posted by Solon and Thanks at 6:43 PM on December 14, 2015 [4 favorites]


My four-year-old burst into tears when he found out historical Thomas Jefferson doesn't look like Daveed Diggs.

Oh man, he's going to have even more reasons to cry when he gets older and can actually read about some of Jefferson's shenanigans.

What it really boils down to is, white people have had more social power that they've used to basically mow over everyone else. It's been deemed Not Okay to have white people take over say, MLK in the theater, but it's okay to go the other way around so as to grant people of color more power for a change. Having white people stampede in and take over roles intended for people of color is just more white people being assholes, but the other way around is fighting the power and giving opportunities to people who had theirs limited solely based on race.

Hamilton is kind of a mindfuck in that regard since it's making sure that people who were historically all white can't be played by white people. And it would probably not go over well if any production did this for real because it'd be white people taking away power from people of color yet a-bloody-gain. Heck, I vaguely pondered doing a Hamilton costume and then thought, "I can't do that, I'm white and that would be evil of me," and then the irony of that kinda punched me in the face.

But the territory has been marked, specifically in the licensing, and people shouldn't mess with that. It doesn't go over well. Also, white people have been being assholes to everyone else for a billion years, so isn't it time to...you know, not do that?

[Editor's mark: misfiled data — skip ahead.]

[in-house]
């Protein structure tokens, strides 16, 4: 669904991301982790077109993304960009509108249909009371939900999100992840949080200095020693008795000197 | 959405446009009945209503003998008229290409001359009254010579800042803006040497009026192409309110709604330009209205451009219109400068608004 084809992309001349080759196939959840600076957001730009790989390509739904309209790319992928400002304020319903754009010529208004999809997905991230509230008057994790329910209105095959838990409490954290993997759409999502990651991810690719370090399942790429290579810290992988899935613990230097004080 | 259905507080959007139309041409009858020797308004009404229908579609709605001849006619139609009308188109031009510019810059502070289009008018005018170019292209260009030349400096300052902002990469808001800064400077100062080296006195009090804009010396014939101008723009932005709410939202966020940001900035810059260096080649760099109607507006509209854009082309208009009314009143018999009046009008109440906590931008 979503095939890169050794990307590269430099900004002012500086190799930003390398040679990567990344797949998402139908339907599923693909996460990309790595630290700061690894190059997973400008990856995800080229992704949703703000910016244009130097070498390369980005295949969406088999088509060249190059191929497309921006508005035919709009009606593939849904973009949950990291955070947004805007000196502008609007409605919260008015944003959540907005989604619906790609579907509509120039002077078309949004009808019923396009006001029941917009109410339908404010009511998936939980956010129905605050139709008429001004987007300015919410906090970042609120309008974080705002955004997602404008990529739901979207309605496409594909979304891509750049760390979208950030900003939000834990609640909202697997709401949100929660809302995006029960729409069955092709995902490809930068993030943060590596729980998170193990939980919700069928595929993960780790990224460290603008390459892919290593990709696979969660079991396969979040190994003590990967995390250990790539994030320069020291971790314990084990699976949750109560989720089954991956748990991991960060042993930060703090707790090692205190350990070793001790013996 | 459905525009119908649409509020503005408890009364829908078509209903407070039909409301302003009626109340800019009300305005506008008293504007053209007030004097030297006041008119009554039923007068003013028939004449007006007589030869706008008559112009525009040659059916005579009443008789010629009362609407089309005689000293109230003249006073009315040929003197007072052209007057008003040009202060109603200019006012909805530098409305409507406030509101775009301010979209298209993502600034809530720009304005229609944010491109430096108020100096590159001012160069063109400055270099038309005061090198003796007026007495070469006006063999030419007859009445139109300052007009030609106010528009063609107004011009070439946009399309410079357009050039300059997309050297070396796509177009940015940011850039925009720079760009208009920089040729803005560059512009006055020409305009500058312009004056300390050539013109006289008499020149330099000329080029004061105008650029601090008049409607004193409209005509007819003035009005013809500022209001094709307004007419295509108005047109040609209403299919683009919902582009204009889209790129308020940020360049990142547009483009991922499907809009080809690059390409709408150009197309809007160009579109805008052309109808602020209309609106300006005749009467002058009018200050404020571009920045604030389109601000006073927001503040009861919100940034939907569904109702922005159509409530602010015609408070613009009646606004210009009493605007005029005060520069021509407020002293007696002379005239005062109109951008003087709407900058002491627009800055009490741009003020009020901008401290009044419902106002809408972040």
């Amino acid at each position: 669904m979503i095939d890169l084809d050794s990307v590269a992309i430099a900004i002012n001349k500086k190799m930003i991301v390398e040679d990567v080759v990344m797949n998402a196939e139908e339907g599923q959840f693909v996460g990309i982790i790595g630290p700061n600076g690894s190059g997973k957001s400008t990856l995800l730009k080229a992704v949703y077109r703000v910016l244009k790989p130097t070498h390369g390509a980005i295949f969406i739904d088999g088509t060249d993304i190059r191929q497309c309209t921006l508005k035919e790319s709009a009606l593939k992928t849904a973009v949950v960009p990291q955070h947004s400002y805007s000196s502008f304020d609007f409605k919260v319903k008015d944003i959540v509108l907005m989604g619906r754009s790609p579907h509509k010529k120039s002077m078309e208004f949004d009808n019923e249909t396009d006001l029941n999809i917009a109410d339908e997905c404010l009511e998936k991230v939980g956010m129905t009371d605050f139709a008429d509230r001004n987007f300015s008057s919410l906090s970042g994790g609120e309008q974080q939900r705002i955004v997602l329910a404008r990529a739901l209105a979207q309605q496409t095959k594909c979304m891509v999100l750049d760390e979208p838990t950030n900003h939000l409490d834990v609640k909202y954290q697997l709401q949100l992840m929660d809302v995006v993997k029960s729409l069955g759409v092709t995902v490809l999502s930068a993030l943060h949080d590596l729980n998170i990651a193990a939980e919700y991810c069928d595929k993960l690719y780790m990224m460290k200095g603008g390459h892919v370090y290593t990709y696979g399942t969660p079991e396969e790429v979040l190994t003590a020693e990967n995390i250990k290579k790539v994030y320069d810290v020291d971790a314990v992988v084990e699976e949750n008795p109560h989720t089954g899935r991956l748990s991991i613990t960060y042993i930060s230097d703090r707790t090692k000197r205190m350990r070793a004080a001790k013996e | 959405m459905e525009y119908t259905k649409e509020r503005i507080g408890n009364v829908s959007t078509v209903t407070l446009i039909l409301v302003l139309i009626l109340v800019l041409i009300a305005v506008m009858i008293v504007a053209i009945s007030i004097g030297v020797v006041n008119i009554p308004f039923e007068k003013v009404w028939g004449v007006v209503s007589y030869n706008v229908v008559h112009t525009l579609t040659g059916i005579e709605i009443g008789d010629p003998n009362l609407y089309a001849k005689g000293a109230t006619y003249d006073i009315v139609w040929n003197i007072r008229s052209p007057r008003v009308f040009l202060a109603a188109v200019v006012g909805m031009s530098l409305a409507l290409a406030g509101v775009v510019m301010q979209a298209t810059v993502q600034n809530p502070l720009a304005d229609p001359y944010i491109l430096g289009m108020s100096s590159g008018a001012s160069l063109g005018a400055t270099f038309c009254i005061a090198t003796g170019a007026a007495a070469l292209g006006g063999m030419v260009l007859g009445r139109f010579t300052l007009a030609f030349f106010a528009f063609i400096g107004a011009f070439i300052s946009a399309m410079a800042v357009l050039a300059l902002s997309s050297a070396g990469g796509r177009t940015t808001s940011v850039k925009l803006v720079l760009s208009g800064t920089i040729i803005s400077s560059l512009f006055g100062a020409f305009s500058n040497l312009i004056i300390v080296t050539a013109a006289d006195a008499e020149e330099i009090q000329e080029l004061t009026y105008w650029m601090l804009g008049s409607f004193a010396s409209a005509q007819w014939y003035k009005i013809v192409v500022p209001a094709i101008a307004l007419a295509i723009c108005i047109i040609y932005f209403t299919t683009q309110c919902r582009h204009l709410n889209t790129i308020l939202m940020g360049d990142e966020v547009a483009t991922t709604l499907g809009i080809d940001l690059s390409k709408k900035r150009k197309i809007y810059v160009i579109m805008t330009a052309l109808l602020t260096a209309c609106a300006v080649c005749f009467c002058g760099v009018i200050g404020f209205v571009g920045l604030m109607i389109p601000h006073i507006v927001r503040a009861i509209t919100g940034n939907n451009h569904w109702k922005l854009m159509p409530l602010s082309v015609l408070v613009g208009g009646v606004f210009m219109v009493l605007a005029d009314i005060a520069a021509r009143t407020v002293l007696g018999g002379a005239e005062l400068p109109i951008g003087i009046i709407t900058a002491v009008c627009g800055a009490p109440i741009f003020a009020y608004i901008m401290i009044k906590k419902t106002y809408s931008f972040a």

posted by jenfullmoon at 6:43 PM on December 14, 2015 [4 favorites]


"Hamilton is kind of a mindfuck in that regard since it's making sure that people who were historically all white can't be played by white people."

One of the things Hamilton does, and does really well, is address the mythological, universal aspects of the Founding Fathers and the American story -- without losing sight of the specifics of history. Because the Founders were actual dudes who lived specific lives and had flaws as titanic as their gifts, but they are also mythological demigods who gave the world democratically-elected self-government of the people, by the people, for the people, who function within a mythological story of the founding of the United States that gives us a coherent self-understanding and continues to animate American politics, culture, and discourse. Casting Hamilton with minorities forcibly pushes the Founding Fathers into that universal, mythological space, which counterintuitively makes them more vibrant to modern audiences. While you could have a few white actors playing in a majority-minority cast without harming that (IMO), casting an all-white or majority-white Hamilton dramatically undermines the universality of the play and the universality of the Founding Fathers themselves, and what the play has to say about the universality of American ideals.

Which makes it sort-of ironic that I expect a lot of people whose objection would be, "But the Founding Fathers were white! They were historically white! They should be played by white guys!" would also be people who feel very strongly about the greatness and universality of American ideals. But a sort of privileged blindness to racial issues (ironically combined with a strong sense of the need for representation! -- of white people) prevents them from seeing how a majority-minority cast renders Hamilton's Founding Fathers FAR, FAR more universal than anything else could have.

(I have similar ideas about how the use of American vernacular music, specifically hip-hop but also including New Orleans jazz etc., gives the musical both specificity and universality by locating it within a living, evolving American experiment, but they're a bit off the main topic here and you can probably fill them in yourself.)
posted by Eyebrows McGee at 7:20 PM on December 14, 2015 [15 favorites]


Authorial intent wins. Period.